• Thank you; and I agree with you. I was with my mother, as well. Sadly, though, we can only take them so far. That’s why I like to think my aunt was there, for the rest of the journey. You gave your kids the right advice. It is wonderful that they listened; and took it. Grief is one thing. Guilt is another. And it’s not as easy to get over.

    • Thanks, I agree. Yes, it is fine, thank you. I miss them and think of them all the time, actually, not just in this month. And even February comes with some good times.

  4. My January is your February. I lost both my mom and dad in January 28 years apart. It’s a horrible month, bitter cold and my birthday month too. My dad was buried on my birthday so I prefer to celebrate my halfbirthday in July. You are so right though. My dad died in ’58 and my mother in ’86 and I still miss them. Once in a while, I walk to the phone to call my mother. Then I remember that I don’t have to dial to talk to her.

    • I reach for the phone dozens of times each week. it’s strange, isn’t it? But you’re right. We don’t need a phone to talk to our loved ones.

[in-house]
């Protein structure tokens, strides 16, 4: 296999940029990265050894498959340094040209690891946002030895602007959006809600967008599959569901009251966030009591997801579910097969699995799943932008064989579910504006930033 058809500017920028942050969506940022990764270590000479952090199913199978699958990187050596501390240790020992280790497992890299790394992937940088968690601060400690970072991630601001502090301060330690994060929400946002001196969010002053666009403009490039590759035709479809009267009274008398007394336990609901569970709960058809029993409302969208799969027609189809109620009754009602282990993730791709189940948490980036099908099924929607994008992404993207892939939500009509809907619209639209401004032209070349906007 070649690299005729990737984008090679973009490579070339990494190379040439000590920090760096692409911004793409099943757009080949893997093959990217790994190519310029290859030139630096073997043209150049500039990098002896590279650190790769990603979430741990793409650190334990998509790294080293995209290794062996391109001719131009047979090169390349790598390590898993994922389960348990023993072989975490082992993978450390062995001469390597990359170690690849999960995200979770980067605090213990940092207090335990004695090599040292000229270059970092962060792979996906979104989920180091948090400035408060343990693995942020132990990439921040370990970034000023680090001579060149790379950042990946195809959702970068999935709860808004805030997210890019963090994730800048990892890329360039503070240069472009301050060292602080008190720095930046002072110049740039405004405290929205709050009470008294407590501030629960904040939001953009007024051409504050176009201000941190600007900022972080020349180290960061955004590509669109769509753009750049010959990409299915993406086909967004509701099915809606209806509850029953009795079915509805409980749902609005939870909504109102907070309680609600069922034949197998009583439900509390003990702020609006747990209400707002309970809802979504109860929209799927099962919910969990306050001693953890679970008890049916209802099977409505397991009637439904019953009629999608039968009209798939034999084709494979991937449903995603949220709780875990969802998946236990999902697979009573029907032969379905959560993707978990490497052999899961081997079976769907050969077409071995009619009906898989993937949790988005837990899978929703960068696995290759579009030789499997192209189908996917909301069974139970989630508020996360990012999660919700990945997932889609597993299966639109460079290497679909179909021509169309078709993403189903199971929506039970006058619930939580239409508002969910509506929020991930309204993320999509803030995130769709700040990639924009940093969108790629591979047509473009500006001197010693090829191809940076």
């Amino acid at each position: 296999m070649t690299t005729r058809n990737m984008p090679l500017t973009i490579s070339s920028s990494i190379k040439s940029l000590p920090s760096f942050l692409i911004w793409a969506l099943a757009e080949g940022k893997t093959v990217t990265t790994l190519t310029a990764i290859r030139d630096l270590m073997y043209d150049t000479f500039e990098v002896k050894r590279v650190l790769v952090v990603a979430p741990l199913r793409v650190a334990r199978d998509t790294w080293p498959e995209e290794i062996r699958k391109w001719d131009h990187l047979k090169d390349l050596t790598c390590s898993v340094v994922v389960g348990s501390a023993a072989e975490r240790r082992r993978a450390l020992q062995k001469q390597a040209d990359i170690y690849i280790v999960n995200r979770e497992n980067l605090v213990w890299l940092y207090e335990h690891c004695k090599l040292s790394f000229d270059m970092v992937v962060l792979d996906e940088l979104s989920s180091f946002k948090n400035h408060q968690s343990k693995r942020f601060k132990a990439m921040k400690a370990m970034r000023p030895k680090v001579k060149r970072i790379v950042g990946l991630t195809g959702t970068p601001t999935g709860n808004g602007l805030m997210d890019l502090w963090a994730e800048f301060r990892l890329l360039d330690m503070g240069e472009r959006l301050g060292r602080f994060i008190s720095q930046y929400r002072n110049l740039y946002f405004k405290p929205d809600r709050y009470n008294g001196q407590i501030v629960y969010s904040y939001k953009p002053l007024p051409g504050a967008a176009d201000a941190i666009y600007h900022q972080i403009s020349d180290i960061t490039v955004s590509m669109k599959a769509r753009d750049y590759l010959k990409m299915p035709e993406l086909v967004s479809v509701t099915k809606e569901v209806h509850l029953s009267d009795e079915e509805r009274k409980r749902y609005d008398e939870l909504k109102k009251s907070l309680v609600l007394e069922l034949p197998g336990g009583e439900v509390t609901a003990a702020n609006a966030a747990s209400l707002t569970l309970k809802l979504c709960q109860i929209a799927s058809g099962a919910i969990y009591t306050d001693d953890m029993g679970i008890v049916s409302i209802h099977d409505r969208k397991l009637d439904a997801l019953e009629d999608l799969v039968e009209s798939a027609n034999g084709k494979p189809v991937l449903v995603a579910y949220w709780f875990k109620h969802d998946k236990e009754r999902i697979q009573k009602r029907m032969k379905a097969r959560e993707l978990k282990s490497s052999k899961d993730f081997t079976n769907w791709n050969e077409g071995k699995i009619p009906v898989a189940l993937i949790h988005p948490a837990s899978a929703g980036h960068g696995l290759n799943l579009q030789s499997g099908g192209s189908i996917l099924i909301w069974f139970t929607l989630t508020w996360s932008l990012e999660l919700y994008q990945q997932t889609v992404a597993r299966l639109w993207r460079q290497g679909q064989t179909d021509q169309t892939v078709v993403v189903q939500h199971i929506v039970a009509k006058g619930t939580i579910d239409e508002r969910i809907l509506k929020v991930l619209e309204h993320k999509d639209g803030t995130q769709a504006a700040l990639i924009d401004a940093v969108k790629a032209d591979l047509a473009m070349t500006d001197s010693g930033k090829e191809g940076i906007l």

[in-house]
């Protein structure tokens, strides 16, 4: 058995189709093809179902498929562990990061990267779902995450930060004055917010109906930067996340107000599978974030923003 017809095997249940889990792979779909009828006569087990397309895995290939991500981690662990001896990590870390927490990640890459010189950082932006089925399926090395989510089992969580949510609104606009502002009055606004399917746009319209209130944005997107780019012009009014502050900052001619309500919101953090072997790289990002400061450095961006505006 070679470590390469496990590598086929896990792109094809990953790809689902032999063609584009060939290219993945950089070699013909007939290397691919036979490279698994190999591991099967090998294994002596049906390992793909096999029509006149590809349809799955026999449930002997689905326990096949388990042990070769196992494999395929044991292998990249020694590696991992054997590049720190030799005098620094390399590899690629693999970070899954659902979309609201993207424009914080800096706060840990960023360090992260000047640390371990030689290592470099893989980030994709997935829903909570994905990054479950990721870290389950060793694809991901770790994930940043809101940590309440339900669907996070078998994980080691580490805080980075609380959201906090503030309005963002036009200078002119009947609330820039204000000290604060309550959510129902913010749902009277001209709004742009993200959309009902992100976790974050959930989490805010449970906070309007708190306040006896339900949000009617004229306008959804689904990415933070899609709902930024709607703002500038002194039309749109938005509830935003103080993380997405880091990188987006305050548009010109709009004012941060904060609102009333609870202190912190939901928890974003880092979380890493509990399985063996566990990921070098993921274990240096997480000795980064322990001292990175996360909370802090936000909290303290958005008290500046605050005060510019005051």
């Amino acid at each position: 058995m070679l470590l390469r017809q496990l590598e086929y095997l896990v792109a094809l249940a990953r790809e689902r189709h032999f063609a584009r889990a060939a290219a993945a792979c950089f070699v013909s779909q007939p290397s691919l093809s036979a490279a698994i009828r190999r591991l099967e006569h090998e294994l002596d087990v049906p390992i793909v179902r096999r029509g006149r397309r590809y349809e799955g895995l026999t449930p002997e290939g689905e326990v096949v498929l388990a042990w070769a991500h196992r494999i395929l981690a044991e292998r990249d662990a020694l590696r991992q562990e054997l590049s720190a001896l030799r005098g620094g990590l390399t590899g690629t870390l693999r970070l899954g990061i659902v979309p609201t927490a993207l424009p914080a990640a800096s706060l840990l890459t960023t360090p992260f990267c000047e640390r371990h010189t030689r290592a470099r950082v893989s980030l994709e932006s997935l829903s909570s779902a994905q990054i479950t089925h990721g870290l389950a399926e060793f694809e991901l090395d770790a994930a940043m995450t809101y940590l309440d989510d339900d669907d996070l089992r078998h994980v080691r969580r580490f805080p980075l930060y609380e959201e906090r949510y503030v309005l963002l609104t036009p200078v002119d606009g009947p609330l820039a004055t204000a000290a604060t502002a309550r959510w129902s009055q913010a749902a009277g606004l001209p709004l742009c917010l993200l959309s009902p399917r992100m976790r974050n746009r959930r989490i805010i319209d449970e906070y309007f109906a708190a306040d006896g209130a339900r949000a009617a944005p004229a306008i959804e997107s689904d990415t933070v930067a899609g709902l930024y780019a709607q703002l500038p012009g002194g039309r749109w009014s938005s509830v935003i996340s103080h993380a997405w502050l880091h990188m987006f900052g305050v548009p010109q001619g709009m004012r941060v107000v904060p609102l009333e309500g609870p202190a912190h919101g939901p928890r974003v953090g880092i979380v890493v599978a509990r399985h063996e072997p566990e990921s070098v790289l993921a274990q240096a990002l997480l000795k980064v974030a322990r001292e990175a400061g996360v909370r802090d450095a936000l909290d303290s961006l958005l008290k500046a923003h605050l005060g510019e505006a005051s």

5. Such a lovely post. I know what you mean, you do never stop missing them. It was my friend’s 21st birthday a couple of days ago. She died at 19 of cancer, and it was a horrible shock. We weren’t as close as we had been as children, but it was still a blow when she passed away – especially as I had thought she was in remission. I couldn’t go to her funeral as I live so far away, but I released a Chinese lantern to try and have my own little goodbye. But I still sometimes wonder what she’d be doing now if she was alive. I still sometimes get a shock, a feeling of horror at it. You don’t expect it when you’re so young. Then another friend – not someone I was all that close to, but someone I had been to school with since I was 4 and felt like I knew quite well – died less than a year later. Now I feel like I’m always scared of something like this happening. I shouldn’t be, I know I shouldn’t. But it’s a fear that I find hard to shake.